This year began with a bang. Our forecasting models accurately predicted many of 2016’s early commodity rallies in metals, energies and grains. Our models also expressed the notion that while these rallies would be sharp, there was little evidence to suggest that this was anything more than a temporary spike in a deflating global economy. Therefore, the persistence of these rallies has been the biggest surprise of the year. However, the same factors that have led us to believe that these rallies would be temporary have only increased their alarm. This week, we’ll examine the primary component of our deflationary argument while also shedding some light on an inspired tweak to an existing measure of global economic activity.
We’re going to examine a few macroeconomic points to set the table. First, let’s define economic activity as the pace at which goods, services and money exchange hands. We’ll look at a series of charts from the St. Louis Fed regarding money supply and velocity. We’ll also take a detailed look at the Baltic Dry Freight Index as it is frequently used as a benchmark for global economic activity. We’ll also show an alternative index that we feel better defines the correlation between global shipping and economic activity. Finally, we’ll discuss the use of commodity futures to not only protect but profit from proper portfolio creation.
Let’s begin with a macro look at the growth of U.S. debt levels.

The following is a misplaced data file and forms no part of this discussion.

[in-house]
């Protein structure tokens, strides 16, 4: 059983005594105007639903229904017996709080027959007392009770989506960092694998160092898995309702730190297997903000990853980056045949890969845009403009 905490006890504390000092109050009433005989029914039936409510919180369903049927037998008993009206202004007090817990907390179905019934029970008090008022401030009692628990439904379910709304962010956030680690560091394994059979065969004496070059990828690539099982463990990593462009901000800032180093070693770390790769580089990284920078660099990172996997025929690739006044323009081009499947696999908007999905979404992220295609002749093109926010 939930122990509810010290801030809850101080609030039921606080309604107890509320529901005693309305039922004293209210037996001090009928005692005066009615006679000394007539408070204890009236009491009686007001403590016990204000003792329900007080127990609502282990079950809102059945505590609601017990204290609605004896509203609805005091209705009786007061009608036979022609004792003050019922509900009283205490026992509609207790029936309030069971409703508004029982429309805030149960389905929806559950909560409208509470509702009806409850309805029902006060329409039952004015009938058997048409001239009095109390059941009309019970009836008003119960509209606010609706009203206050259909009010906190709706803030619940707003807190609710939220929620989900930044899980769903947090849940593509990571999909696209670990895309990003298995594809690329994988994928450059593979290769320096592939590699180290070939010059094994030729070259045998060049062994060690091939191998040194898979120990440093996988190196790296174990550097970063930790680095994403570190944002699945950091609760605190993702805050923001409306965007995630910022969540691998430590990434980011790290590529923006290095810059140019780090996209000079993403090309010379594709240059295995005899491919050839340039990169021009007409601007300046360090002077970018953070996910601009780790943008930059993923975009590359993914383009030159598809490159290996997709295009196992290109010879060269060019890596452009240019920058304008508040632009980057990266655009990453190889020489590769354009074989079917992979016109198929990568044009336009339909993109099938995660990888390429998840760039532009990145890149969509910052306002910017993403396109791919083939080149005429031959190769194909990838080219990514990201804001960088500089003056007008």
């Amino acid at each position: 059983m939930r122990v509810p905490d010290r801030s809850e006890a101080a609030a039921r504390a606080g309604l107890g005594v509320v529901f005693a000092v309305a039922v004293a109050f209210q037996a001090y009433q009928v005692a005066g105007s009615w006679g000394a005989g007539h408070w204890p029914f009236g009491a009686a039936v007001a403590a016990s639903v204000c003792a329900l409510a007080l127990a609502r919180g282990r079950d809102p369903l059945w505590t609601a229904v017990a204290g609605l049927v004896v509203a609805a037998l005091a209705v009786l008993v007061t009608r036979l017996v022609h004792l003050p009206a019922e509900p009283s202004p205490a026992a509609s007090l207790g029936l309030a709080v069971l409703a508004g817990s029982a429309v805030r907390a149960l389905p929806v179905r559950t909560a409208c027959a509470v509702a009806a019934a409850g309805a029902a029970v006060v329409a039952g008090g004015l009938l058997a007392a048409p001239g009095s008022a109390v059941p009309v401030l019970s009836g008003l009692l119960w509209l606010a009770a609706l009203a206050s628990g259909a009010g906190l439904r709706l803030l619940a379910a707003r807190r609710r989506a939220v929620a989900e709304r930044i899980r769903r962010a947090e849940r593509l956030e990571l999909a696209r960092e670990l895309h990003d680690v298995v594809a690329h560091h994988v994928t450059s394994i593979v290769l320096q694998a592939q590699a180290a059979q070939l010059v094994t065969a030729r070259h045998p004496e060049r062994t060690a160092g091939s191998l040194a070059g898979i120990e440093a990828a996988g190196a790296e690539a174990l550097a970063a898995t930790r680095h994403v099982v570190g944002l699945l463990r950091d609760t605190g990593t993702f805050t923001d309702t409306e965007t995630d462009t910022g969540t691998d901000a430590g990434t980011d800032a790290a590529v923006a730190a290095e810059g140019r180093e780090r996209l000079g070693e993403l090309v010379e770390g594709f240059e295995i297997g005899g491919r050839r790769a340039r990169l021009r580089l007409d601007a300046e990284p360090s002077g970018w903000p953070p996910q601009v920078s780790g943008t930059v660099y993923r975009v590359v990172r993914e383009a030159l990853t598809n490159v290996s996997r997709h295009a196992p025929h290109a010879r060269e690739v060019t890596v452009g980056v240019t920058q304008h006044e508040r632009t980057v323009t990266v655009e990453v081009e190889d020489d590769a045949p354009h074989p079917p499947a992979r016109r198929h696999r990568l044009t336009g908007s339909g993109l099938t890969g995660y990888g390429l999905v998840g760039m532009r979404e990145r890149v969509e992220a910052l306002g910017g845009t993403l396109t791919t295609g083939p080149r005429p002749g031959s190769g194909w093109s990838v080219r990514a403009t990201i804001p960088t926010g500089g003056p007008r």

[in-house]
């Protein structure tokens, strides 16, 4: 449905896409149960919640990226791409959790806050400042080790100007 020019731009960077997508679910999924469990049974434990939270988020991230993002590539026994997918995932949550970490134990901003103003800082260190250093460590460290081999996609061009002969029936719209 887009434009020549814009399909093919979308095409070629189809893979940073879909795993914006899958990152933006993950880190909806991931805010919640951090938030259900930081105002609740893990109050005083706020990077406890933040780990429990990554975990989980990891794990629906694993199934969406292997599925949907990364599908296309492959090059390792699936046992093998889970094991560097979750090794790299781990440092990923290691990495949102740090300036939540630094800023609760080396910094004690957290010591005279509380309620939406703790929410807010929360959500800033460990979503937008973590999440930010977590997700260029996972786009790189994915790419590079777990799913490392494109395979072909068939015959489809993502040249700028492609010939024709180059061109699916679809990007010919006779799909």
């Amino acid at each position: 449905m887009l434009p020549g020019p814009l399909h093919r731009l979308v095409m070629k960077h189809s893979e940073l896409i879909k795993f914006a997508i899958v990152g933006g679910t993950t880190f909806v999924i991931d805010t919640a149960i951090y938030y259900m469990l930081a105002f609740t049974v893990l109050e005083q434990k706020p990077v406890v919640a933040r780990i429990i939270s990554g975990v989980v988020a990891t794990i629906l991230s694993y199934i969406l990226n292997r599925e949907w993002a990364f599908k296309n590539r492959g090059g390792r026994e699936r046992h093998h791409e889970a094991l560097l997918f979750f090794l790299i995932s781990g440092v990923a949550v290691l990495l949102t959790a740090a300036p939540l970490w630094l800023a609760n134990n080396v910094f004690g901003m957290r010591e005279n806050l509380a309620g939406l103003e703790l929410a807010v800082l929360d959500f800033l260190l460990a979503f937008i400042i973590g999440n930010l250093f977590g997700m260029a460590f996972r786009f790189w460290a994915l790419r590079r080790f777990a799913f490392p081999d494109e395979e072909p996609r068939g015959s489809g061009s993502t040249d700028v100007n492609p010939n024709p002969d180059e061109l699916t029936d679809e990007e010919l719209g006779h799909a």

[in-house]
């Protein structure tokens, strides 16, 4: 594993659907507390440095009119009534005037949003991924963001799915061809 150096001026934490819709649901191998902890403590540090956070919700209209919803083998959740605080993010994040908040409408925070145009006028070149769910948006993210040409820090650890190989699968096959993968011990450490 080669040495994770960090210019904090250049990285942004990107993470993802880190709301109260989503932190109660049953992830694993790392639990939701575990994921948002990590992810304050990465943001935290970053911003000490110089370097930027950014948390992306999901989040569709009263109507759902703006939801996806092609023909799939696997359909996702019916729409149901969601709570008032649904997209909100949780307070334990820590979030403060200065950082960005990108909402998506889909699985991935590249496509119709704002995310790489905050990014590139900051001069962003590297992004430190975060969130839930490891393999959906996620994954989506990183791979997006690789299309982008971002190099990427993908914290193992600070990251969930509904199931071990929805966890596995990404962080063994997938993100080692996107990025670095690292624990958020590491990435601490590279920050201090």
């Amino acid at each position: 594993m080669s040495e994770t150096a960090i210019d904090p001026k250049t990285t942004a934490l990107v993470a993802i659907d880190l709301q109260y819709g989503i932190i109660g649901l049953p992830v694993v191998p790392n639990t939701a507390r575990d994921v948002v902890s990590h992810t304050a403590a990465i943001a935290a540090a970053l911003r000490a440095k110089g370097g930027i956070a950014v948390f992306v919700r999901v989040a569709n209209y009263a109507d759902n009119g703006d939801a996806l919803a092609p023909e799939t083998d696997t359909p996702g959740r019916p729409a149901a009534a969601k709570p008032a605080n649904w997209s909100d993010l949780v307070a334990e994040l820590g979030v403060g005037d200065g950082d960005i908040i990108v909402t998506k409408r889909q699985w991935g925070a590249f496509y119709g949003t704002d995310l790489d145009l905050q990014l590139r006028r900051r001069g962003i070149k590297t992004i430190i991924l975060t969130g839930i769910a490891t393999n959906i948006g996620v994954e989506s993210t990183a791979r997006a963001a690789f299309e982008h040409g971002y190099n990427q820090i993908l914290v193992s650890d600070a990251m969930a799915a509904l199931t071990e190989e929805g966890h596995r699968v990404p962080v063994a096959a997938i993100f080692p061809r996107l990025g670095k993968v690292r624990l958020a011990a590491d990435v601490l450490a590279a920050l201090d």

Debt levels were fairly constant until the 1980’s. Modern financing techniques combined with the evolution of the hostile takeover began to fuel the notion of borrowing at a discount to projected revenue rather than basing it on past growth and collateral. However, this is also what led to the .com bust and early 2000’s recession as well as the real estate bubble and economic collapse of 2009. More importantly, the Federal Reserve Board’s response to borrowing, now based on potential future profits, was to ease interest rates even further. Remember this point when come back to it to discuss productivity.
Sticking to money supply growth, the Fed’s response at each and every economic downturn has been the easing of interest rates by raising total debt levels through the selling of new Treasuries on the open market. The dramatic rise in debt levels led many to believe that not just inflation but hyperinflation was right around the corner. This led to the massive commodity rallies in 2008 in energies and metals. We said at the time that there was no economic justification for owning these commodities other than following an existing trend for as long as it lasted. Therefore, when the energy market collapsed and the metals markets never received the inflationary support they’d anticipated, they collapsed as well. Now, look at the dramatic growth in money supply and you’ll see why so many people logically bought into this argument.
However, the inflation never came because the economy never really improved. Inflation is measured partly by the velocity of money. It’s not how much money is in circulation but rather how quickly that money is changing hands. This measure of economic activity has been in a persistent downward trend. Note that the economic upswing of the mid-2000’s never came close to breaching the economic activity high of the mid 1990’s.
Returning to productivity, you’ll notice that the rapid growth made through technological gains has stalled in the last four years. While gains in productivity are linear, the rise of debt has been exponential. Each point gained becomes exponentially more expensive creating a drag on GDP.
Now that we’ve discussed the background points, let’s look at the Baltic Dry Freight Index. The Baltic Dry Freight index measures the cost of shipping. This external indicator has received lots of press since its creation but we’ve found a better alternative.
From, The Economist: